Illinois Lawmakers on Verge of Legalizing Same-Sex Marriage

Photographer: Justin Sullivan/Getty Images

Fourteen U.S. states and the District of Columbia recognize same-sex marriage, with legislatures in Rhode Island, Delaware and Minnesota approving bills this year. Close

Fourteen U.S. states and the District of Columbia recognize same-sex marriage, with... Read More

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Photographer: Justin Sullivan/Getty Images

Fourteen U.S. states and the District of Columbia recognize same-sex marriage, with legislatures in Rhode Island, Delaware and Minnesota approving bills this year.

Illinois is poised to become the 15th state to legalize gay marriage after the House of Representatives today approved same-sex unions.

Democratic Governor Pat Quinn has promised to sign the bill after the Senate, which already has passed a version of the measure, concurs with a House amendment. It would take effect in June because lawmakers couldn’t muster votes to enact it immediately under Illinois legislative rules.

“What same-sex couples in Illinois want for their families is just what you want for your family,” said Representative Greg Harris, a Chicago Democrat and chief sponsor of the bill. “They want the freedom to protect the ones they love through the security of marriage.”

The 61-54 vote advances the momentum of the national gay rights movement. Yesterday, the U.S. Senate agreed to vote on banning workplace discrimination on the basis of sexual orientation. The Supreme Court this year struck down the Defense of Marriage Act, a 1996 law that prevented the federal government from providing benefits to same-sex couples.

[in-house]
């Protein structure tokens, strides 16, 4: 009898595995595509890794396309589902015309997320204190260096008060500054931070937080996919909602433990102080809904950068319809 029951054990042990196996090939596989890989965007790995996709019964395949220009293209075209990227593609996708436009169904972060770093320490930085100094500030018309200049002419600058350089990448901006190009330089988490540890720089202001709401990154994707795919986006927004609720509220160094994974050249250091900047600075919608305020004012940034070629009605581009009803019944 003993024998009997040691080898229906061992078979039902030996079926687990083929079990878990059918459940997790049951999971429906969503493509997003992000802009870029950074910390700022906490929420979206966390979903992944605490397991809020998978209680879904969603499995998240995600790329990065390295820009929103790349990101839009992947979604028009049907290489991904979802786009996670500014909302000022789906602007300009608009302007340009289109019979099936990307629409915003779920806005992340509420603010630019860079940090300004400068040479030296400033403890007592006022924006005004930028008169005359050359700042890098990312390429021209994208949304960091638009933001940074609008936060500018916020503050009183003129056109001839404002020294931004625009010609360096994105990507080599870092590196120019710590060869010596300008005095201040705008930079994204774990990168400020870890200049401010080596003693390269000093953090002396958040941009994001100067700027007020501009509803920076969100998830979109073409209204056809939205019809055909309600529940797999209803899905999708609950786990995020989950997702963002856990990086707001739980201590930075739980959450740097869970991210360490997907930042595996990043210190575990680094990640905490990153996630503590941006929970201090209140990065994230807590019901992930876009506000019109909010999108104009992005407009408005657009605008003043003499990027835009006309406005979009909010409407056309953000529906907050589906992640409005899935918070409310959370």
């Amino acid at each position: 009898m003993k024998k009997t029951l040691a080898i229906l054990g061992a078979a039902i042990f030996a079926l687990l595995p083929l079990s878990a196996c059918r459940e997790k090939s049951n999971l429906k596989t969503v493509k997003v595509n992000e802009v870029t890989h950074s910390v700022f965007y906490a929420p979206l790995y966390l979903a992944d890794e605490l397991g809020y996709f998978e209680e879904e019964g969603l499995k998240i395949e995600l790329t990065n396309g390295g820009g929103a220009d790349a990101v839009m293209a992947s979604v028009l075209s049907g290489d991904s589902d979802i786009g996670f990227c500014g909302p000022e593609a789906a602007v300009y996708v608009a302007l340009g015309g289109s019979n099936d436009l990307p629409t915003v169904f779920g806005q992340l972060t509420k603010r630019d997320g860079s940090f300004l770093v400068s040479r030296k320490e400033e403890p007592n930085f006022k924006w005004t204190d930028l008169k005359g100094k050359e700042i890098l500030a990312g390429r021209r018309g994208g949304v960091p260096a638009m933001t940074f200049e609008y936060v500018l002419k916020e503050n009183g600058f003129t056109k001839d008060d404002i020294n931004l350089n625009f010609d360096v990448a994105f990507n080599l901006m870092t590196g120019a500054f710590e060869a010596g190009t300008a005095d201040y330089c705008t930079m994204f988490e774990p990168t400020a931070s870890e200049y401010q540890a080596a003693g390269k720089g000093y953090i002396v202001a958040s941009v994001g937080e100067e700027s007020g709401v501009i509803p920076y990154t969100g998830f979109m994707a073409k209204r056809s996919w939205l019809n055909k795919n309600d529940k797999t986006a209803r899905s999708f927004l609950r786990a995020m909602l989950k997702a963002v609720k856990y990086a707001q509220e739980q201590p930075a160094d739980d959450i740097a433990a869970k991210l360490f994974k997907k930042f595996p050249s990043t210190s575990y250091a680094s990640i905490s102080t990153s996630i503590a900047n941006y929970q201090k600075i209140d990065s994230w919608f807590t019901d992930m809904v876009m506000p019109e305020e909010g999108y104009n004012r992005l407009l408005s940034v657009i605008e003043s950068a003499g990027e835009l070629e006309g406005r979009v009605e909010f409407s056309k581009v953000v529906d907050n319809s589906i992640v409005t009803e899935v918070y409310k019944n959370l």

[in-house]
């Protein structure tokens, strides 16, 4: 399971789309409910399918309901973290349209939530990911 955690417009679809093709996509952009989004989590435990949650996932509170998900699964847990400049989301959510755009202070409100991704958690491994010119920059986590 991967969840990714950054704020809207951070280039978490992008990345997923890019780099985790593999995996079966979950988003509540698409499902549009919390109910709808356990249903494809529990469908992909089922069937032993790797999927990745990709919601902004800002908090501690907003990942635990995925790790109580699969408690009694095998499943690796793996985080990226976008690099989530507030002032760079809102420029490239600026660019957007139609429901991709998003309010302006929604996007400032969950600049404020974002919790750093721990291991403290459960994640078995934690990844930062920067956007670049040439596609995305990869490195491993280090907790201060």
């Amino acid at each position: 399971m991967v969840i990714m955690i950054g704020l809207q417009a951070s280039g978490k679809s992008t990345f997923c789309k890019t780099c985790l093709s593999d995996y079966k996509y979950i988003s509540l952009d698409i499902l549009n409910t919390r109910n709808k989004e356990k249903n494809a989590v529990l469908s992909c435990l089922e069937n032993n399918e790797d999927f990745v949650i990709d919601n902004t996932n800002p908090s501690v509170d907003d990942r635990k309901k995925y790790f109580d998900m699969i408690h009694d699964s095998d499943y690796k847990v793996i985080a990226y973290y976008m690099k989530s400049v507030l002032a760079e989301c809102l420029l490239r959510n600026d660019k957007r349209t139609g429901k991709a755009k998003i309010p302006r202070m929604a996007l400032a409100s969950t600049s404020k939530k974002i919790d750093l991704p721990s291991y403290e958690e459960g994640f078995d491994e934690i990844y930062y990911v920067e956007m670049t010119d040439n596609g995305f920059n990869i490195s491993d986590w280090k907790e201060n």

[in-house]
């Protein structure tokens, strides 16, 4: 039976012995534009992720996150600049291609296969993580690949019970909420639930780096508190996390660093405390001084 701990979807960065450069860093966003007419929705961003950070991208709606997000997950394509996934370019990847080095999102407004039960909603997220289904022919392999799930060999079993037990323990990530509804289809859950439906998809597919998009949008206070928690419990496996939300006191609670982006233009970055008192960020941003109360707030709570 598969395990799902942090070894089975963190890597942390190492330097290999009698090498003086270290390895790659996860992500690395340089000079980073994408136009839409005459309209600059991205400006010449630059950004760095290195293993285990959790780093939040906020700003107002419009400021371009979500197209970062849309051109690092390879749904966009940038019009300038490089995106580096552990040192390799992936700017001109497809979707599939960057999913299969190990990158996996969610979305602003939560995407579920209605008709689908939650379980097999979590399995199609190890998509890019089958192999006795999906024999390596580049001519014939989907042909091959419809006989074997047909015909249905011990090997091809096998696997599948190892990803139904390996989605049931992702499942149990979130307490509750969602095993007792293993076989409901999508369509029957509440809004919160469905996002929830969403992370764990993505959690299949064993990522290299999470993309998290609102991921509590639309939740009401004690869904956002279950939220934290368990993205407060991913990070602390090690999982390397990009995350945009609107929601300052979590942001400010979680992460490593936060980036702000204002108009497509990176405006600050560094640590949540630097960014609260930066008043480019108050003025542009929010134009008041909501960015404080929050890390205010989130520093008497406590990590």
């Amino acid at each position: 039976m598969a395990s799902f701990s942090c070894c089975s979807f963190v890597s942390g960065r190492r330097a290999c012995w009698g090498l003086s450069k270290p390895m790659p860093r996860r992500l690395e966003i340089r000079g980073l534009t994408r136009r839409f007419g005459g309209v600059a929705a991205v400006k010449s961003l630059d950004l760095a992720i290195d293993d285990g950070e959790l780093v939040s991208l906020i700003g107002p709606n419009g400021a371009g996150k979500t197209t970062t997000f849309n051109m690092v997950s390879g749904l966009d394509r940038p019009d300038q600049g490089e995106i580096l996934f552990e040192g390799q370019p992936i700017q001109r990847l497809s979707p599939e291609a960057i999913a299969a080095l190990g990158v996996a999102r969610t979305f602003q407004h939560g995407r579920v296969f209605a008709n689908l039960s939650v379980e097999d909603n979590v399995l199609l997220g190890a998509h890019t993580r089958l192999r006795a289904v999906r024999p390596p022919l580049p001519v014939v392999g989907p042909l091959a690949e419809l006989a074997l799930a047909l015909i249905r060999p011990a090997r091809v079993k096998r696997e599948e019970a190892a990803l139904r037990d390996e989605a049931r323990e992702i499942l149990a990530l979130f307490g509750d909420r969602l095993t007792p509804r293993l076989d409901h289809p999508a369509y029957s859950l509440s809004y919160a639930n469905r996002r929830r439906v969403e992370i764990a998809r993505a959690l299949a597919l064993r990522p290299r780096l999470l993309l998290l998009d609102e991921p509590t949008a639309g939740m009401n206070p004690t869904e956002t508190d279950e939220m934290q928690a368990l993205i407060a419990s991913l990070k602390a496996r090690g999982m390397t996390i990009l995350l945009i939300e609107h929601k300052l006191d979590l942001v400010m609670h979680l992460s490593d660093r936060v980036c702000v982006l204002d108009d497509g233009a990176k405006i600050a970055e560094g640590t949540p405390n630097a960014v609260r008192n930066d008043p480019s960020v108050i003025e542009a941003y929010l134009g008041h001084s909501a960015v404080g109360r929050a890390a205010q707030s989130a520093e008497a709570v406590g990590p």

Fourteen states and the District of Columbia recognize same-sex marriage, with legislatures in Rhode Island, Delaware and Minnesota approving bills this year. A New Jersey judge cleared the way in a Sept. 27 ruling.

In Illinois, the approval of the measure in Springfield, the capital, came almost nine months after the Senate passed the bill, with outside lobbying from President Barack Obama and U.S. Senator Dick Durbin, who represents the state and is the chamber’s majority whip. The measure had stalled in the House, though, primarily due to resistance from African-American lawmakers in Chicago.

“There are many people in this state who believe in the fundamental traditional definition of marriage between a man and a woman,” said Representative David Harris, a Republican from the Chicago suburb of Arlington Heights. “Those people are not homophobic, they are not bigoted, they are not biased. They are simply ordinary folks.”

To contact the reporter on this story: Tim Jones in Chicago at tjones58@bloomberg.net

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